I agree with this.
I disagree with this. I believe our children are already beginning to see things differently than I did at their age, because stuff is out there to be learned about non-literal belief...and even at BYU they are teaching different views. The ship turns slowly. But the children are able to get different views than just orthodoxy, although that is still dominant and valued. I'm able to have hypothetical discussions with my married children. However, I try not to go too far. I let them lead the questions and thoughts and hypotheticals. But I see it in them.Even if every adult member were a nonliteral believer, the next generation would be predominantly literal because of our discourse. Children aren't going to read between the lines.
I work for a catholic organization, and they do have straight out and open talks about how the bible is riddled with historical inaccuracies, if that is how catholics want to view the bible...they tell me they will have a struggle when the bible was never written with that intention of such detail. Even still, the catholic leaders I talk to say that it is not their place to convince people to take it all literal or discard literal interpretation. They simply allow others to go down that path, but sympathize with those making claims of biblical or papal infallacy. Of course, I'm just talking about a small group I interract with..there is sure to be variation but the point is that many Catholics do work it out successfully and I admire them for it. When we can discard our prejudice that the catholic church was the "Churh of the Devil" interpretation from decades ago...and you look at how such a huge organization manages...we have a lot to learn from them. I have respect for them, from my point of view.My wife and I talked today about how the Church could possibly explicitly allow for nonliteral belief without destroying the faith of those who need literal belief. I suggested that the Catholics seem to have it worked out, but I really don't know.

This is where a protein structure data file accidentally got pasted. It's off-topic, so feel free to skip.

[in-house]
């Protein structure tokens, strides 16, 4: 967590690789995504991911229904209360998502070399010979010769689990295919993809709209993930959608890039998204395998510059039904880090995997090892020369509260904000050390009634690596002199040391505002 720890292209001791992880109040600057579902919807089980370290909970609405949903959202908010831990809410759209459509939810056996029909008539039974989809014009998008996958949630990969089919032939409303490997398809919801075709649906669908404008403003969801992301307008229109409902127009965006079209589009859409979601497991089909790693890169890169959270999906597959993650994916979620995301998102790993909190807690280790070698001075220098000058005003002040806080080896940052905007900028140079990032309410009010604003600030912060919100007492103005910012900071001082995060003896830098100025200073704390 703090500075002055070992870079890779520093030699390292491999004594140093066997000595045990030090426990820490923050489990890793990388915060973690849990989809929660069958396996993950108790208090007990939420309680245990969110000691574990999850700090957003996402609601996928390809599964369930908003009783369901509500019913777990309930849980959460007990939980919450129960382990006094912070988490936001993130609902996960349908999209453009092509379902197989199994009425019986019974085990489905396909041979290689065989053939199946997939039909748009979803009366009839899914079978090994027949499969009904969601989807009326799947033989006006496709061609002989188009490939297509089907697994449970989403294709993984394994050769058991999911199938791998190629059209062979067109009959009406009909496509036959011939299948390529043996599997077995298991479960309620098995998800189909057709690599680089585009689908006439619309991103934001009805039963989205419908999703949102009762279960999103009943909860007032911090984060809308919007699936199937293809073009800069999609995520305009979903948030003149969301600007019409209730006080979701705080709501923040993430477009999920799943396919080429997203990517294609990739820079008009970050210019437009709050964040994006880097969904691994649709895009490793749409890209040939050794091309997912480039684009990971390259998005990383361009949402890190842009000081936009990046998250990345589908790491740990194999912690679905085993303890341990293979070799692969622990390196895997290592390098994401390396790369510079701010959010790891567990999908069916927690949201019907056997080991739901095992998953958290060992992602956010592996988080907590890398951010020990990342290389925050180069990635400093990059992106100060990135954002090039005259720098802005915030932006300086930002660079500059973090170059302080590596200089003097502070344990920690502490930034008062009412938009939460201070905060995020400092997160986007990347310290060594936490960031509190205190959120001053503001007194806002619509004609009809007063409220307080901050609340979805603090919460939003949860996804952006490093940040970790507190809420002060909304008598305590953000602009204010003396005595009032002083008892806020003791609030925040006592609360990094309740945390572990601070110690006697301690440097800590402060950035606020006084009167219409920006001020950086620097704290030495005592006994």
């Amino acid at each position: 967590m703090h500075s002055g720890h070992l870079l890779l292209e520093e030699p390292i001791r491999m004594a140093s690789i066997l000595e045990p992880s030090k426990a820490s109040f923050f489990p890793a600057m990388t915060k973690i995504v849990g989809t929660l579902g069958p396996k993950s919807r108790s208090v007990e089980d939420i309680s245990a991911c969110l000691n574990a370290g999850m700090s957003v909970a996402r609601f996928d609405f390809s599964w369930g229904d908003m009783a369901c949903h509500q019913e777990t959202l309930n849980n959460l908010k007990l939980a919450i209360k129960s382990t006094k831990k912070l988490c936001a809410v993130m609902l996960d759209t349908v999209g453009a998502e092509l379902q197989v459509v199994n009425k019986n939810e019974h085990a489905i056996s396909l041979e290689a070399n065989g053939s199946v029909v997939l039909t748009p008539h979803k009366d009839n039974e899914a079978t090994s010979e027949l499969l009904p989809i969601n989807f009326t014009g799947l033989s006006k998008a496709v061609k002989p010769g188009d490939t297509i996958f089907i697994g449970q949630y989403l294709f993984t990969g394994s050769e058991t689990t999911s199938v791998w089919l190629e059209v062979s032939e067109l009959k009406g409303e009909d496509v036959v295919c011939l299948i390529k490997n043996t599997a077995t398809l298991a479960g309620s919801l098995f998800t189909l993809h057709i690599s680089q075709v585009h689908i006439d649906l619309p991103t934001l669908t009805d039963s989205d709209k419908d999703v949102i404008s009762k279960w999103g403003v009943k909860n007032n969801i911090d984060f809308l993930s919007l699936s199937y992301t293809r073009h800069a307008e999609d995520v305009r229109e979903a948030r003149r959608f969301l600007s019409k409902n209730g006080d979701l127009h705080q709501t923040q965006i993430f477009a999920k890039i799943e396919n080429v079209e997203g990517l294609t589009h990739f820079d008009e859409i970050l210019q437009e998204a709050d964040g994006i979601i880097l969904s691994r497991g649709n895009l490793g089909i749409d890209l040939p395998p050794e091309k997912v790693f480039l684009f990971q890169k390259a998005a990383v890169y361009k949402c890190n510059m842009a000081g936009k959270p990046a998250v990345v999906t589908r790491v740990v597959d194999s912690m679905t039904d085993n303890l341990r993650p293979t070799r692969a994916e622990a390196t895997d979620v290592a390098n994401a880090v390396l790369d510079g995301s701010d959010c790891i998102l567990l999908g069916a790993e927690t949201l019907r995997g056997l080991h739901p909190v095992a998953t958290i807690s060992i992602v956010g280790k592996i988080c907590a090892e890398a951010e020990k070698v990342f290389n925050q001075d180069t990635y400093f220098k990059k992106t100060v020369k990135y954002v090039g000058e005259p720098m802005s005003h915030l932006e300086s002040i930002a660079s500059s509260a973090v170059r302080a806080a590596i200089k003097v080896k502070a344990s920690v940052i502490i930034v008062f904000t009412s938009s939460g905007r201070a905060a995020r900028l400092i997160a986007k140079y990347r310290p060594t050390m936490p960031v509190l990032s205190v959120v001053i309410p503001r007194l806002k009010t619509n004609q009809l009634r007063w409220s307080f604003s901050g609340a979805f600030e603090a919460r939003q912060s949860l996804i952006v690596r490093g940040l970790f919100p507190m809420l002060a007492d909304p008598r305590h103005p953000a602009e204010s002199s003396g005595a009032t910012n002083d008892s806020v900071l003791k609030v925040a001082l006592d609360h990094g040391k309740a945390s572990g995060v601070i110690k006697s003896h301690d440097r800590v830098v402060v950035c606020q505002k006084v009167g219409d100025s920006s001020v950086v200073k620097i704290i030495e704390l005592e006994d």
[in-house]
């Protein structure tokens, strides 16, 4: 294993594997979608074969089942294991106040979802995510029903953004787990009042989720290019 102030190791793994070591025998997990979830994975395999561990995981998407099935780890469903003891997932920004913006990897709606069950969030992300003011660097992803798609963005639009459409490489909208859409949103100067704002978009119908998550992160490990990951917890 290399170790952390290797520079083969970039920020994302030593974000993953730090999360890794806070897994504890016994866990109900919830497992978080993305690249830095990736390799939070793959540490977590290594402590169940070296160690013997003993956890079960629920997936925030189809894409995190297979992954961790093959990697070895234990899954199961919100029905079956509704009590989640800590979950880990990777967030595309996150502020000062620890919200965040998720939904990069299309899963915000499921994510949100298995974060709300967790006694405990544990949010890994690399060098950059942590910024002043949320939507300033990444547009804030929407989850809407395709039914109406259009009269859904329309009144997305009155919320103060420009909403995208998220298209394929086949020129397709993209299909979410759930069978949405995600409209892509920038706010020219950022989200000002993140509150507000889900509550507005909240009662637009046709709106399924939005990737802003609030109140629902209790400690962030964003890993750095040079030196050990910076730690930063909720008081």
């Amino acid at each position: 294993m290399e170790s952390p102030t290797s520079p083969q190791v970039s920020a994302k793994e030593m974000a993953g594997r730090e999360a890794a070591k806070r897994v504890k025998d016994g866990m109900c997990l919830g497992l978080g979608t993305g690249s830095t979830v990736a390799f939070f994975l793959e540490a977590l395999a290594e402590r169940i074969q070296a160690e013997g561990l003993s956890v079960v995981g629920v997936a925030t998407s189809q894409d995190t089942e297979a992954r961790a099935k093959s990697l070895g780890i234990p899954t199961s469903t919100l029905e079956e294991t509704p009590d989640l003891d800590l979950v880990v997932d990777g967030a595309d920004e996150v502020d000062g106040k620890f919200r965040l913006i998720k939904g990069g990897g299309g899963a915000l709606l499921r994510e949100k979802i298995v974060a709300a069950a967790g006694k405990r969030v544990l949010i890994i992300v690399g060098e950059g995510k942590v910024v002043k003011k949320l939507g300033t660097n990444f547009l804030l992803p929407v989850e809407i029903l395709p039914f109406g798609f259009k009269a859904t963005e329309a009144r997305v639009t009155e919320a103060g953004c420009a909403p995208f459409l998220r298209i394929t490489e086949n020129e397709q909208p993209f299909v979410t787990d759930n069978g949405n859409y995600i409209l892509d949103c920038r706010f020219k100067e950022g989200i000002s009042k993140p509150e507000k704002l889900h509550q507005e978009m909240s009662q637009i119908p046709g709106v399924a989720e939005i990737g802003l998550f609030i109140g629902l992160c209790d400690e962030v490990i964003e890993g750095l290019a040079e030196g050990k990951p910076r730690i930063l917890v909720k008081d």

To the point...if they can figure it out...so can mormons. We are just a little slow. Laggards, it seems.
To this point...that is what the story is celebrating about the hero of the story...he is able to not be held to teachings that keep him bound by rigid rules, even if the leader thinks it is best. And that is what I like about it, as nibbler compares it to the church. We too, even though the leaders are trying to keep us safe in the fold, I think we can shine and show that it doesn't have to be that way...even if culture makes it hard to be different.Token callback to the topic at hand: maybe The Ancient One did have this worked out, but Strange deduced too much before she could teach him that TBM needed more rigid rules than he did.
I still support SSM. I see nothing about it that bothers me. There is nothing in our culture that will support me in my position. I do not know how to articulate it to others to have them affirm it is ok for me to believe what I believe. But it does not mean I cannot have my view. In time, I think truth will be made known on what is acceptable to God. That is one example. Although the current of the culture may not go that way...I also find I can navigate (to some extent) my way without having to paddle upstream.